When the Respondent does not agree with the divorce petition, they must complete the acknowledgement of service within 8 days and fill in the part which says they are defending the divorce. The Respondent then has 21 days to say why he/she is defending the divorce. When a divorce is defended the court will usually hold a hearing to discuss the case and both parties will have to attend the hearing to try to come to an agreement over the divorce. Judges, barristers and solicitors all do their best to persuade warring spouses to come to an agreement rather than go through an expensive contested divorce hearing.

The Decree Nisi and Decree Absolute

A decree nisi can be applied for if the Respondent does not defend the divorce. The decree nisi is a document which says that the court does not see any reason why you cannot divorce. If your husband or wife does not agree to the divorce, a decree nisi can still be applied for but you will have to attend court for a hearing to discuss the case and a Judge will decide whether to grant a decree nisi or not.

After 6 weeks of the decree nisi being granted you can apply for a decree absolute. The Petitioner has to pay a fee of £45 when they apply. The decree absolute is the document which ends your marriage. Each party will be sent a copy of the decree absolute which means you are divorced and free to marry again if you wish.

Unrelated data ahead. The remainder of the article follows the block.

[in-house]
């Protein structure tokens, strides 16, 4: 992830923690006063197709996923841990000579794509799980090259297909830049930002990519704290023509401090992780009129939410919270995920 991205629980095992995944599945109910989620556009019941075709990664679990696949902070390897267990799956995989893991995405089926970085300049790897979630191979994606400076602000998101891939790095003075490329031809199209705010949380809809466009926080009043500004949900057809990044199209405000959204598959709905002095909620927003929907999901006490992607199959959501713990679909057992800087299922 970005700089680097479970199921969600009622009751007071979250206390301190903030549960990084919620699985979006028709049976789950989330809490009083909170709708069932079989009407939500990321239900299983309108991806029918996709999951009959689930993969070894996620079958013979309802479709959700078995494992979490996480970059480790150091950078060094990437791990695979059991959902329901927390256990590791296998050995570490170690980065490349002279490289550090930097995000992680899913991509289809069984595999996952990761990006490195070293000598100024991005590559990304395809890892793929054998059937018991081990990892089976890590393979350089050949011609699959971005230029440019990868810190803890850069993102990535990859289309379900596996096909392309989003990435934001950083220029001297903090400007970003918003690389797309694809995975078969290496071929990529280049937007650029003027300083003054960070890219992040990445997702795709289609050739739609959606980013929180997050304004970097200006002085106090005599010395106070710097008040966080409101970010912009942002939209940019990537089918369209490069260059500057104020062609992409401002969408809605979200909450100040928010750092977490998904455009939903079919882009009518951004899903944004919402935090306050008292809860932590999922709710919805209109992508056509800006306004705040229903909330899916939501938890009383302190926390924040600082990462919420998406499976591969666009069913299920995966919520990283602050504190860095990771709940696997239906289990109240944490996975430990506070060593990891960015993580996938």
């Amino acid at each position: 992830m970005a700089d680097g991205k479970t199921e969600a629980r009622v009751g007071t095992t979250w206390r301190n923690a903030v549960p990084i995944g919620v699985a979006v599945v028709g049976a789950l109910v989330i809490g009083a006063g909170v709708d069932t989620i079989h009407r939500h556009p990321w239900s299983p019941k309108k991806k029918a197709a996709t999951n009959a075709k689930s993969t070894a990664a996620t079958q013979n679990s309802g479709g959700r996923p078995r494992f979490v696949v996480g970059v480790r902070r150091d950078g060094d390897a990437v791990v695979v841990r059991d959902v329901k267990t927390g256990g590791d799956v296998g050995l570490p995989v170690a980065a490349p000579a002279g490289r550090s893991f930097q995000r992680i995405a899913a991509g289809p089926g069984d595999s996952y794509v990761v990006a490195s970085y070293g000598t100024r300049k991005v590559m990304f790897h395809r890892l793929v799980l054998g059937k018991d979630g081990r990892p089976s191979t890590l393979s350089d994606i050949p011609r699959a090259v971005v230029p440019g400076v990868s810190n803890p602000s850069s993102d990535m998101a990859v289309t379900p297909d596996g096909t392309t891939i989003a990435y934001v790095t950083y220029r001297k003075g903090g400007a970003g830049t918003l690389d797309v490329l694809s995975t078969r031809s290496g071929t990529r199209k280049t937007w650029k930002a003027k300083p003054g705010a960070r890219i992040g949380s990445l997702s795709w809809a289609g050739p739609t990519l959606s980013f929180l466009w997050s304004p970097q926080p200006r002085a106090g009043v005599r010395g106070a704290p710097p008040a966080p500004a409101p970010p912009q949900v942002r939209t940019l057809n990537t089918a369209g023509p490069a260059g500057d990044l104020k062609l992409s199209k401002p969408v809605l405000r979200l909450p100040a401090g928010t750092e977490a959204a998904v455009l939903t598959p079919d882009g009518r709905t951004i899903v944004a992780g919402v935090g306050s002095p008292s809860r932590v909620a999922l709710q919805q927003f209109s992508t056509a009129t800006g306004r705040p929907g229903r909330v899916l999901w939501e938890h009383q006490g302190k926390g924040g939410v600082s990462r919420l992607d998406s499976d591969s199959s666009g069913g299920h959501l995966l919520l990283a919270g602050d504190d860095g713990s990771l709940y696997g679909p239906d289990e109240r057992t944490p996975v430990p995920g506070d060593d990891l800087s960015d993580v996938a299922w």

Paying for Divorce

If you have difficulty paying a court fee, a system of fee waivers and reductions, known as the remission system, is available. The fee remission system allows access to court services free of charge (a full remission) or at a reduced rate (a partial remission). The fee remission system is based on two different tests. You will have to pass both tests in order to be eligible for a fee remission.

The disposable capital test assesses your household disposable capital (for example your savings and investments). If you have disposable capital equal to or more than the thresholds shown in the table below you will not be entitled to receive a fee remission unless you have exceptional circumstances.

Court fee Disposable capital threshold
Your disposable capital is less than:
Up to £1,000 £3,000
£1,001 - £1,335 £4,000
£1,336 - £1,665 £5,000
£1,666 - £2,000 £6,000
£2,001 - £2,330 £7,000
£2,331 - £4,000 £8,000
£4,001 - £5,000 £10,000
£5,001 - £6,000 £12,000